— Days Without Shea —


43 years ago today, a collection of New York dignitaries, Met officials and rabid baseball fans gathered in Flushing, Queens for a dedication ceremony in honor of the Mets new home, Shea Stadium.

 By all accounts, it was a windy, rainy and cool April day, just like today. William A. Shea presided over the short ceremony to christen the stadium named in his honor, as recognition for all he did to help New York get back a National League baseball franchise.

During the event, Shea was given two bottles. One contained water from the Harlem River (representing the Polo Grounds), the other water from the Gowanus Canal (representing Ebbets Field). Shea poured the contents of both bottles over the infield. And Shea stadium was thus “christened.” with waters representing two doomed stadiums of former New York franchises

The building itself cost $28.5M to construct. The groundbreaking occured on Oct. 28, 1961, over six months after the NY Assembly had approved the bonds to build the 55,000 seat stadium. Construction delays and city politics postponed the opening until 1964.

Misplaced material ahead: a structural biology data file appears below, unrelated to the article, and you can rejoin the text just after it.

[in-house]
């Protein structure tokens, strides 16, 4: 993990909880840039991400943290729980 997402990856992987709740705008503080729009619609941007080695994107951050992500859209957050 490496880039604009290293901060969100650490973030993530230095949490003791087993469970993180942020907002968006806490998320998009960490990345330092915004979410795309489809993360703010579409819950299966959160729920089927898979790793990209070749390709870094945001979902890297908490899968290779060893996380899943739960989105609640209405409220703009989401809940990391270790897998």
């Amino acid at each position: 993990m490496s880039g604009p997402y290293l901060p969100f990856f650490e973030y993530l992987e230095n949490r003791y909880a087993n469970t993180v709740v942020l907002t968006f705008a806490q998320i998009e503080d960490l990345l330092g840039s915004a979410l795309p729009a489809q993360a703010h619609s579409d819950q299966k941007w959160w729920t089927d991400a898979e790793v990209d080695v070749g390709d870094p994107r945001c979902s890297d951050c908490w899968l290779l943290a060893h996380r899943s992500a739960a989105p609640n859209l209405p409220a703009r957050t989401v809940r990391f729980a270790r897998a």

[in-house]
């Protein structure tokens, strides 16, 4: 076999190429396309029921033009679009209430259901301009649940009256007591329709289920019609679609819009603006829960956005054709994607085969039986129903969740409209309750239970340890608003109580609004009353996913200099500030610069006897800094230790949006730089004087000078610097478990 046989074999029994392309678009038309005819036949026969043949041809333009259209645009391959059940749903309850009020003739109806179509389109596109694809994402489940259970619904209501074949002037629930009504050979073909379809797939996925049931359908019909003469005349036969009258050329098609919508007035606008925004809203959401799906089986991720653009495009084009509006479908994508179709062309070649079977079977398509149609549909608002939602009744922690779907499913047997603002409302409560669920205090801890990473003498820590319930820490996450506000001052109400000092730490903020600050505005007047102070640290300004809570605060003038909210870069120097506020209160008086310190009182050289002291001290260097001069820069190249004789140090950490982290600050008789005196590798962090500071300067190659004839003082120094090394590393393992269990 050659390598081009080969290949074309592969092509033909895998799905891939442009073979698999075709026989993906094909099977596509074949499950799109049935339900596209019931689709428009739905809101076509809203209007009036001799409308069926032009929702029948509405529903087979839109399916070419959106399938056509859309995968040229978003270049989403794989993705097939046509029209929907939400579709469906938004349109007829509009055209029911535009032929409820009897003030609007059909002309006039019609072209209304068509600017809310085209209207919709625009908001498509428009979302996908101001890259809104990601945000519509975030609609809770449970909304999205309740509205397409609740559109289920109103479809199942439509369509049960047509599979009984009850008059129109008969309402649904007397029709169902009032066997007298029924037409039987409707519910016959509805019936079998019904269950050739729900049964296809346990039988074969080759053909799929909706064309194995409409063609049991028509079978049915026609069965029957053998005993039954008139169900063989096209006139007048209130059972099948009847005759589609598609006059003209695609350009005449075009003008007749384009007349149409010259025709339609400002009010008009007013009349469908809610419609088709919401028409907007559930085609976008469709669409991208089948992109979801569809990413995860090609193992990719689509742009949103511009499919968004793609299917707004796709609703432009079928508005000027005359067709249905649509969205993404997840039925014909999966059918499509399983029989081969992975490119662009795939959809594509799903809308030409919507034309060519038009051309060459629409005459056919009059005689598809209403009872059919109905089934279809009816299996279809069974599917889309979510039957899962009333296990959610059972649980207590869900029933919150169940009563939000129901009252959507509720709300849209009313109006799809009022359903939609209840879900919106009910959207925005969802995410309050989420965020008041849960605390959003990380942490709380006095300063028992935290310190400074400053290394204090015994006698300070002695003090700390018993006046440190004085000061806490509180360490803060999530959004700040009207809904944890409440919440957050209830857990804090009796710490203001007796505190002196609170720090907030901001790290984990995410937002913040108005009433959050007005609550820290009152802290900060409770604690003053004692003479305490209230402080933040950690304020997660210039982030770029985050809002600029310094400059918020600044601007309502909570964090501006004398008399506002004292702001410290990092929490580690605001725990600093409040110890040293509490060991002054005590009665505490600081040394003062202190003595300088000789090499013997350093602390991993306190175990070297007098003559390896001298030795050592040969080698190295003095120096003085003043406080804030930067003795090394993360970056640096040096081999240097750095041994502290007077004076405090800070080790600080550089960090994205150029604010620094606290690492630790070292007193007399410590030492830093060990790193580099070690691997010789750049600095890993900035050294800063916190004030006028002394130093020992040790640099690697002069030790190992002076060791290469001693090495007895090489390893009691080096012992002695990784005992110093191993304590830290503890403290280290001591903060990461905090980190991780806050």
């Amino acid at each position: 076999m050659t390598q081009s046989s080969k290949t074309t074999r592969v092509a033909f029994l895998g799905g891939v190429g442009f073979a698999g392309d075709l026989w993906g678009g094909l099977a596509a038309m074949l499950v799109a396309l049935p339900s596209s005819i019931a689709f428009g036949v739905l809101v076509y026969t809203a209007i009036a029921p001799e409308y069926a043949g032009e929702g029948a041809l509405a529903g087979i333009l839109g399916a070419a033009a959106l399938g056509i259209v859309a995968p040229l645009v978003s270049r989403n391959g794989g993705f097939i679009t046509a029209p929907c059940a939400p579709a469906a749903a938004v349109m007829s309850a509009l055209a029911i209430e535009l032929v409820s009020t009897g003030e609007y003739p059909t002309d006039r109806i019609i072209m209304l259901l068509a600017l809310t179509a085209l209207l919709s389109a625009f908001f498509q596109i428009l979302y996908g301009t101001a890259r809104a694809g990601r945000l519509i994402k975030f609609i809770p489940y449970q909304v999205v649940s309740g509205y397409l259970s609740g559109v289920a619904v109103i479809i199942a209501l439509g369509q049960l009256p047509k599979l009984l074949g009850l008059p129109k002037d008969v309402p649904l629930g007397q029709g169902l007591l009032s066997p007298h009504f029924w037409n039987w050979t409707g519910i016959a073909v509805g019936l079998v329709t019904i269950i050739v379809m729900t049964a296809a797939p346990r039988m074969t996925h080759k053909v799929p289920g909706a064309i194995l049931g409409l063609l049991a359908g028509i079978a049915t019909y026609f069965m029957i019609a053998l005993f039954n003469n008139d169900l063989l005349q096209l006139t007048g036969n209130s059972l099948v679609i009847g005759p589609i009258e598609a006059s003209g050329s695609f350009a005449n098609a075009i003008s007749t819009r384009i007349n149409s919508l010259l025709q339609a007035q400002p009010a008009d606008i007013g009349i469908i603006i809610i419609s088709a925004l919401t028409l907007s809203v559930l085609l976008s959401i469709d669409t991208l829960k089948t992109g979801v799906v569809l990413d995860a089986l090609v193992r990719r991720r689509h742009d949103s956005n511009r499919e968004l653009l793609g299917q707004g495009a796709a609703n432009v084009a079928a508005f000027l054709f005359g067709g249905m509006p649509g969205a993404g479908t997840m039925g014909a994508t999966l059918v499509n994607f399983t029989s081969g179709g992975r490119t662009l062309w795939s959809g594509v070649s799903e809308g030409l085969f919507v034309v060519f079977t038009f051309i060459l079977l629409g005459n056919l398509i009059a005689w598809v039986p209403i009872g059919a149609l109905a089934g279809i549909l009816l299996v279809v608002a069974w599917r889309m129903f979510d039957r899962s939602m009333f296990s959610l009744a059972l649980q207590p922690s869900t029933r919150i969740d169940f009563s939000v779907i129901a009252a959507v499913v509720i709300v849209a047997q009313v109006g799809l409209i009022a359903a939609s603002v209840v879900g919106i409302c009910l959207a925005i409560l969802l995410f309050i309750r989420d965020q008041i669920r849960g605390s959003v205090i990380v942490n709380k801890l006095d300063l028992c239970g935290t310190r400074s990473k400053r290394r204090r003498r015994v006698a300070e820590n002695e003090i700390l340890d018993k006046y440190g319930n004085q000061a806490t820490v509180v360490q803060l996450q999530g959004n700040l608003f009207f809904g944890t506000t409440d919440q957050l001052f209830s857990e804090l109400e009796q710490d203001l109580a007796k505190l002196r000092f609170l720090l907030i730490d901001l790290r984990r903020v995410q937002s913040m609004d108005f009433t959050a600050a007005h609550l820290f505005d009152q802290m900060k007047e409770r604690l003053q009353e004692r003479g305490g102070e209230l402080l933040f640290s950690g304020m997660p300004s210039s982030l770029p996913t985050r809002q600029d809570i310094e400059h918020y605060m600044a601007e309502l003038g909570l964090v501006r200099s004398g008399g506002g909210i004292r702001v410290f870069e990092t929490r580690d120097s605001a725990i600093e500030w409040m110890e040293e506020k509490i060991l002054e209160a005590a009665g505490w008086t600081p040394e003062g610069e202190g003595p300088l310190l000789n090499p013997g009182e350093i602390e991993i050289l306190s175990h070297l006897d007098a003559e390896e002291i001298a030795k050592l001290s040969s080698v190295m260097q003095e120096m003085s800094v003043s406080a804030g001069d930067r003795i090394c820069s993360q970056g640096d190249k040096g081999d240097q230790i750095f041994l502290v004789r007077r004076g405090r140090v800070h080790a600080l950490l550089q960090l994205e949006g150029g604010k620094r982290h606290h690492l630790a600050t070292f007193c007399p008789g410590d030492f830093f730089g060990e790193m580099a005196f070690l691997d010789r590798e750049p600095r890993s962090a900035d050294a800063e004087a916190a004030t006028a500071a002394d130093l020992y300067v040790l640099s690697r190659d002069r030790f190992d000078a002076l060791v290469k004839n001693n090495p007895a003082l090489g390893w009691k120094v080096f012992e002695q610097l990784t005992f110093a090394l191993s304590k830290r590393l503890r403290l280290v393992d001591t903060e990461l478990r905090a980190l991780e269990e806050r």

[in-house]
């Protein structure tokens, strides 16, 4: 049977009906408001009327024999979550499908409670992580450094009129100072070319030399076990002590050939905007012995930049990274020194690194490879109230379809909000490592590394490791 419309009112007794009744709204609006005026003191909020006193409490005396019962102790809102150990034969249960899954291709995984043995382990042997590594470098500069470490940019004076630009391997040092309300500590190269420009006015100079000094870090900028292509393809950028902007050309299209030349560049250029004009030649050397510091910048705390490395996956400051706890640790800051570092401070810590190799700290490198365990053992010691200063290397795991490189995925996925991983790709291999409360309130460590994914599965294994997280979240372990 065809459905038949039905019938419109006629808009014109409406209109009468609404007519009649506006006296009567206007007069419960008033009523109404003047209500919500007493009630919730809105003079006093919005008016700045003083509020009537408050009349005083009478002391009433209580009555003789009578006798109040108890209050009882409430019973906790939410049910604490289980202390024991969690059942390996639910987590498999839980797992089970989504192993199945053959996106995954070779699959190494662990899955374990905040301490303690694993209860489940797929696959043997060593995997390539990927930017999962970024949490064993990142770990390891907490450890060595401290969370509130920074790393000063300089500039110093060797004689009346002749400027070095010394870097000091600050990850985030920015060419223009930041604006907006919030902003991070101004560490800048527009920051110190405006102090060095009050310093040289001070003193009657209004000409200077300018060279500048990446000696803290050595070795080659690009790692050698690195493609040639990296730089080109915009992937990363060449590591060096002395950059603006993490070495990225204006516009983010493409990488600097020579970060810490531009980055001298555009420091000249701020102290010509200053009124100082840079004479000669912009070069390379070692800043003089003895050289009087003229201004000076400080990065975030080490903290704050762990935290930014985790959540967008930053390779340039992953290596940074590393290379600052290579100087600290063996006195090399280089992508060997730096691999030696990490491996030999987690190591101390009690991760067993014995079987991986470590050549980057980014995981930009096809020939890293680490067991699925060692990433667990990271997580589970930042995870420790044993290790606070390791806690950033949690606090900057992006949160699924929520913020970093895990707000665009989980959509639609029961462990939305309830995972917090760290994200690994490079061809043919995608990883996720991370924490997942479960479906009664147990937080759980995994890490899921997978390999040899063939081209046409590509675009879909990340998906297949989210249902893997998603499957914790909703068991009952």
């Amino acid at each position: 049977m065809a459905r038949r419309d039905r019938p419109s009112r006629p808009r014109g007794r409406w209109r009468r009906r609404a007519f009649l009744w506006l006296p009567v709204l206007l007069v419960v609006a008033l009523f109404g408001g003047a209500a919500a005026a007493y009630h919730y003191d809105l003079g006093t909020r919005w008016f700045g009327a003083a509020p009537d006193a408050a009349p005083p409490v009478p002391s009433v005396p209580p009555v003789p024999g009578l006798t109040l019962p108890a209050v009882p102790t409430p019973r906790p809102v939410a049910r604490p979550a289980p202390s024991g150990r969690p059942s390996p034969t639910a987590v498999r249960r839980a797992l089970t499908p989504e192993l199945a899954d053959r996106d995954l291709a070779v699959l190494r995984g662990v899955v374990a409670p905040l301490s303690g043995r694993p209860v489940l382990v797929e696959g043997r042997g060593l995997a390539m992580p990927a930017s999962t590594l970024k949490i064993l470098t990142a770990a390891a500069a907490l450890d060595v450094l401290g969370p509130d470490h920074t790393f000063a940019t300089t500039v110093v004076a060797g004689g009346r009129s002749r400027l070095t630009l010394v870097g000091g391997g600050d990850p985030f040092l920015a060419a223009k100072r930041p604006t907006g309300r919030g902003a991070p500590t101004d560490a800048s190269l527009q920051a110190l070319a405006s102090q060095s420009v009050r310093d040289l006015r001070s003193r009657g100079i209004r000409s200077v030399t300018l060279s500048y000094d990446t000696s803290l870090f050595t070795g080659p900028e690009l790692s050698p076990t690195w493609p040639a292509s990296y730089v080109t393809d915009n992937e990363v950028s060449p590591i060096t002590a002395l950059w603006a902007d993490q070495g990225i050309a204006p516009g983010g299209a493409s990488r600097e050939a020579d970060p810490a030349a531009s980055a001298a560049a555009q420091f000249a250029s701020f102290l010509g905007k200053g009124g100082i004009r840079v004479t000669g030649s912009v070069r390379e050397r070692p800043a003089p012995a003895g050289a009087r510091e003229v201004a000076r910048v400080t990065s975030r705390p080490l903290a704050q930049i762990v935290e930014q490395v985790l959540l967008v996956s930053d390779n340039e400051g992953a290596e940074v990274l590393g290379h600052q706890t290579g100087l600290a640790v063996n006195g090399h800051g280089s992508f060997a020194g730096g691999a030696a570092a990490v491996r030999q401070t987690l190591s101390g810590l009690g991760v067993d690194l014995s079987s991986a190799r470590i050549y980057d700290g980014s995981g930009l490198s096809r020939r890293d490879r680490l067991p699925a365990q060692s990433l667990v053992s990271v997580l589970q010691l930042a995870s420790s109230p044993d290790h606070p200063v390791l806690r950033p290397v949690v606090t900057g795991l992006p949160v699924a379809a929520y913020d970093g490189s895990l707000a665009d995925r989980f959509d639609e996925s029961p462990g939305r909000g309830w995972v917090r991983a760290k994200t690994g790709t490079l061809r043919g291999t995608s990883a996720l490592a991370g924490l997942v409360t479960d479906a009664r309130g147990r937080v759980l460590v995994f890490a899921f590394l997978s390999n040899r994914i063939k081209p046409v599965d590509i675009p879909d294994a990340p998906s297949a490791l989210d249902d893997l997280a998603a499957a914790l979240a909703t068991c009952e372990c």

Covering the opening ceremony for the New York Times, RW Apple Jr, wrote, “Shea Stadium, which was not completed in April, 1962, which was not completed in April, 1963, and which is still not completed in April, 1964, was dedicated anyway yesterday.”

The design for Shea Stadium was driven by “The Power Broker” himself, Robert Moses. According to Robert Caro’s famous biography, Moses modeled Shea as “a structure consciously shaped to resemble Rome’s Collosseum because he was afraid that his convention center-office tower ‘Coliseum’ didn’t make the comparison clear enough.”

Moses believed his buildings, parks and roads would survive for thousands of years – just as Rome’s architectural marvels still inspire today. Yet the midtown Coliseum is gone. And in less than two years, the great Shea Stadium will also be no more. Covered over by a parking lot and replaced with a smaller, more modest stadium built to honor the luxury box economy of modern baseball.

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